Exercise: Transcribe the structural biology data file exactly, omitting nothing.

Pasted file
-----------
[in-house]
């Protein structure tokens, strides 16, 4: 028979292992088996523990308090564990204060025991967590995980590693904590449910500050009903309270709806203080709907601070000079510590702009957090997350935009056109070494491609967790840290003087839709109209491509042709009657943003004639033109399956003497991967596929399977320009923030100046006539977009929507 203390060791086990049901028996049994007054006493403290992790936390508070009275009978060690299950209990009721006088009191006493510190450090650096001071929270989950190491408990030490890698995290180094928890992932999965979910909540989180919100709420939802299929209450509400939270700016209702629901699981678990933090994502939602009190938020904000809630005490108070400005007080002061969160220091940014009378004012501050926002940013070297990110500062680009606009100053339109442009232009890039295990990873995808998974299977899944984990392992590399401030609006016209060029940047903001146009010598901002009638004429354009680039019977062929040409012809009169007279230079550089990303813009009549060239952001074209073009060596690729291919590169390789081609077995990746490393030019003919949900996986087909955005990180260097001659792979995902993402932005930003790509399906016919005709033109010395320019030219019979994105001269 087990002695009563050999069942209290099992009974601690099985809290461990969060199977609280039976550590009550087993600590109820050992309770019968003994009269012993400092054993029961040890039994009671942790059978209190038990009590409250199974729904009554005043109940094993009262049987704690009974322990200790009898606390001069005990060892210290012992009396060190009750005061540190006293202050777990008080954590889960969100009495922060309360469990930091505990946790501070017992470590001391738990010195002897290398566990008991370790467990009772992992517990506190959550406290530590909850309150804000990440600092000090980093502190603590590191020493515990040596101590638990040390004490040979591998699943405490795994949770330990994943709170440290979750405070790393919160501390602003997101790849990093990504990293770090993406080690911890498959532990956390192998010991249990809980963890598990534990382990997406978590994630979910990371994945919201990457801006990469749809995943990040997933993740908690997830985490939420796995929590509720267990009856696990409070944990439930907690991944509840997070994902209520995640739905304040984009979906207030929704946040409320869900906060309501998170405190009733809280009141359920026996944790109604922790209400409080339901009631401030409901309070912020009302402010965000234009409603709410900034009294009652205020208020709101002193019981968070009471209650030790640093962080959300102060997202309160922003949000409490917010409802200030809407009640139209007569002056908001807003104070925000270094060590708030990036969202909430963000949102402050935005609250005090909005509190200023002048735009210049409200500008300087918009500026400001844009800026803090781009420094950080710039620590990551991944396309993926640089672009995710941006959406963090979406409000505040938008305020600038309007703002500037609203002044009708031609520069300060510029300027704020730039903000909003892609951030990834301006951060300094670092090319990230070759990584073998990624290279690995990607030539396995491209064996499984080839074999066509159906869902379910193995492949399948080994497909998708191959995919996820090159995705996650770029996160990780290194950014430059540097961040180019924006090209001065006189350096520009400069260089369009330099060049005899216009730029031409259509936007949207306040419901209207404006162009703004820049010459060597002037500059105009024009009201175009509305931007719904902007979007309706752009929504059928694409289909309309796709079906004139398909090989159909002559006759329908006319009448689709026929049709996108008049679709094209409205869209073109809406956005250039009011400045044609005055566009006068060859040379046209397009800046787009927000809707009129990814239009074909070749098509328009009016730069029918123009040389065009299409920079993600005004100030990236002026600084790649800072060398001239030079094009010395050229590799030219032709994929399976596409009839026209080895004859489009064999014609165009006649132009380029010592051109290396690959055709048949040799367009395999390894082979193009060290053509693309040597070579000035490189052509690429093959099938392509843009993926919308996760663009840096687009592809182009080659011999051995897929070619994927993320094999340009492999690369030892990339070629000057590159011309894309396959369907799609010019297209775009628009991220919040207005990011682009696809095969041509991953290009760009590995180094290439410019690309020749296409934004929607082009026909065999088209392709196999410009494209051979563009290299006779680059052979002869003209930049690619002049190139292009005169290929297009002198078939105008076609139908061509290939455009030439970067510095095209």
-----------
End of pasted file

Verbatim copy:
[in-house]
């Protein structure tokens, strides 16, 4: 028979292992088996523990308090564990204060025991967590995980590693904590449910500050009903309270709806203080709907601070000079510590702009957090997350935009056109070494491609967790840290003087839709109209491509042709009657943003004639033109399956003497991967596929399977320009923030100046006539977009929507 203390060791086990049901028996049994007054006493403290992790936390508070009275009978060690299950209990009721006088009191006493510190450090650096001071929270989950190491408990030490890698995290180094928890992932999965979910909540989180919100709420939802299929209450509400939270700016209702629901699981678990933090994502939602009190938020904000809630005490108070400005007080002061969160220091940014009378004012501050926002940013070297990110500062680009606009100053339109442009232009890039295990990873995808998974299977899944984990392992590399401030609006016209060029940047903001146009010598901002009638004429354009680039019977062929040409012809009169007279230079550089990303813009009549060239952001074209073009060596690729291919590169390789081609077995990746490393030019003919949900996986087909955005990180260097001659792979995902993402932005930003790509399906016919005709033109010395320019030219019979994105001269 087990002695009563050999069942209290099992009974601690099985809290461990969060199977609280039976550590009550087993600590109820050992309770019968003994009269012993400092054993029961040890039994009671942790059978209190038990009590409250199974729904009554005043109940094993009262049987704690009974322990200790009898606390001069005990060892210290012992009396060190009750005061540190006293202050777990008080954590889960969100009495922060309360469990930091505990946790501070017992470590001391738990010195002897290398566990008991370790467990009772992992517990506190959550406290530590909850309150804000990440600092000090980093502190603590590191020493515990040596101590638990040390004490040979591998699943405490795994949770330990994943709170440290979750405070790393919160501390602003997101790849990093990504990293770090993406080690911890498959532990956390192998010991249990809980963890598990534990382990997406978590994630979910990371994945919201990457801006990469749809995943990040997933993740908690997830985490939420796995929590509720267990009856696990409070944990439930907690991944509840997070994902209520995640739905304040984009979906207030929704946040409320869900906060309501998170405190009733809280009141359920026996944790109604922790209400409080339901009631401030409901309070912020009302402010965000234009409603709410900034009294009652205020208020709101002193019981968070009471209650030790640093962080959300102060997202309160922003949000409490917010409802200030809407009640139209007569002056908001807003104070925000270094060590708030990036969202909430963000949102402050935005609250005090909005509190200023002048735009210049409200500008300087918009500026400001844009800026803090781009420094950080710039620590990551991944396309993926640089672009995710941006959406963090979406409000505040938008305020600038309007703002500037609203002044009708031609520069300060510029300027704020730039903000909003892609951030990834301006951060300094670092090319990230070759990584073998990624290279690995990607030539396995491209064996499984080839074999066509159906869902379910193995492949399948080994497909998708191959995919996820090159995705996650770029996160990780290194950014430059540097961040180019924006090209001065006189350096520009400069260089369009330099060049005899216009730029031409259509936007949207306040419901209207404006162009703004820049010459060597002037500059105009024009009201175009509305931007719904902007979007309706752009929504059928694409289909309309796709079906004139398909090989159909002559006759329908006319009448689709026929049709996108008049679709094209409205869209073109809406956005250039009011400045044609005055566009006068060859040379046209397009800046787009927000809707009129990814239009074909070749098509328009009016730069029918123009040389065009299409920079993600005004100030990236002026600084790649800072060398001239030079094009010395050229590799030219032709994929399976596409009839026209080895004859489009064999014609165009006649132009380029010592051109290396690959055709048949040799367009395999390894082979193009060290053509693309040597070579000035490189052509690429093959099938392509843009993926919308996760663009840096687009592809182009080659011999051995897929070619994927993320094999340009492999690369030892990339070629000057590159011309894309396959369907799609010019297209775009628009991220919040207005990011682009696809095969041509991953290009760009590995180094290439410019690309020749296409934004929607082009026909065999088209392709196999410009494209051979563009290299006779680059052979002869003209930049690619002049190139292009005169290929297009002198078939105008076609139908061509290939455009030439970067510095095209």